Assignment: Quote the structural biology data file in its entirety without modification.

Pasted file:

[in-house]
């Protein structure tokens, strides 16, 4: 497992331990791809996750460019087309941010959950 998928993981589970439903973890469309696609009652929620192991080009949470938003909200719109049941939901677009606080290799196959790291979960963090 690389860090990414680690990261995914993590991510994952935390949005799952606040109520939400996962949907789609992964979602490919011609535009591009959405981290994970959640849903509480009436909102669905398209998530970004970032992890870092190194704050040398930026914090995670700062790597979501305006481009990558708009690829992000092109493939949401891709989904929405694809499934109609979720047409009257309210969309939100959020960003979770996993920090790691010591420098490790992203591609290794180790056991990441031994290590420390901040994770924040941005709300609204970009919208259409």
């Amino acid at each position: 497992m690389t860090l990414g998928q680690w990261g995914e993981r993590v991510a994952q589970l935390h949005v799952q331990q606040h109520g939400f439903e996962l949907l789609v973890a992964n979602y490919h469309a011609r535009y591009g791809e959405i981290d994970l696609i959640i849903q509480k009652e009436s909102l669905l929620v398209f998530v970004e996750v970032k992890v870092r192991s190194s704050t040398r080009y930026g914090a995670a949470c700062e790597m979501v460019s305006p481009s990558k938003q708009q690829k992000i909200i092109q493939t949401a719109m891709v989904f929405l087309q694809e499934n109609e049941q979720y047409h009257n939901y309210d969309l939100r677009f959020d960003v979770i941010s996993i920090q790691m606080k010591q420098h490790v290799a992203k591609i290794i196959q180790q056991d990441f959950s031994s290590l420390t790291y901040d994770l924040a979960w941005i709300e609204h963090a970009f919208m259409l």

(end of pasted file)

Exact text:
[in-house]
């Protein structure tokens, strides 16, 4: 497992331990791809996750460019087309941010959950 998928993981589970439903973890469309696609009652929620192991080009949470938003909200719109049941939901677009606080290799196959790291979960963090 690389860090990414680690990261995914993590991510994952935390949005799952606040109520939400996962949907789609992964979602490919011609535009591009959405981290994970959640849903509480009436909102669905398209998530970004970032992890870092190194704050040398930026914090995670700062790597979501305006481009990558708009690829992000092109493939949401891709989904929405694809499934109609979720047409009257309210969309939100959020960003979770996993920090790691010591420098490790992203591609290794180790056991990441031994290590420390901040994770924040941005709300609204970009919208259409």
């Amino acid at each position: 497992m690389t860090l990414g998928q680690w990261g995914e993981r993590v991510a994952q589970l935390h949005v799952q331990q606040h109520g939400f439903e996962l949907l789609v973890a992964n979602y490919h469309a011609r535009y591009g791809e959405i981290d994970l696609i959640i849903q509480k009652e009436s909102l669905l929620v398209f998530v970004e996750v970032k992890v870092r192991s190194s704050t040398r080009y930026g914090a995670a949470c700062e790597m979501v460019s305006p481009s990558k938003q708009q690829k992000i909200i092109q493939t949401a719109m891709v989904f929405l087309q694809e499934n109609e049941q979720y047409h009257n939901y309210d969309l939100r677009f959020d960003v979770i941010s996993i920090q790691m606080k010591q420098h490790v290799a992203k591609i290794i196959q180790q056991d990441f959950s031994s290590l420390t790291y901040d994770l924040a979960w941005i709300e609204h963090a970009f919208m259409l």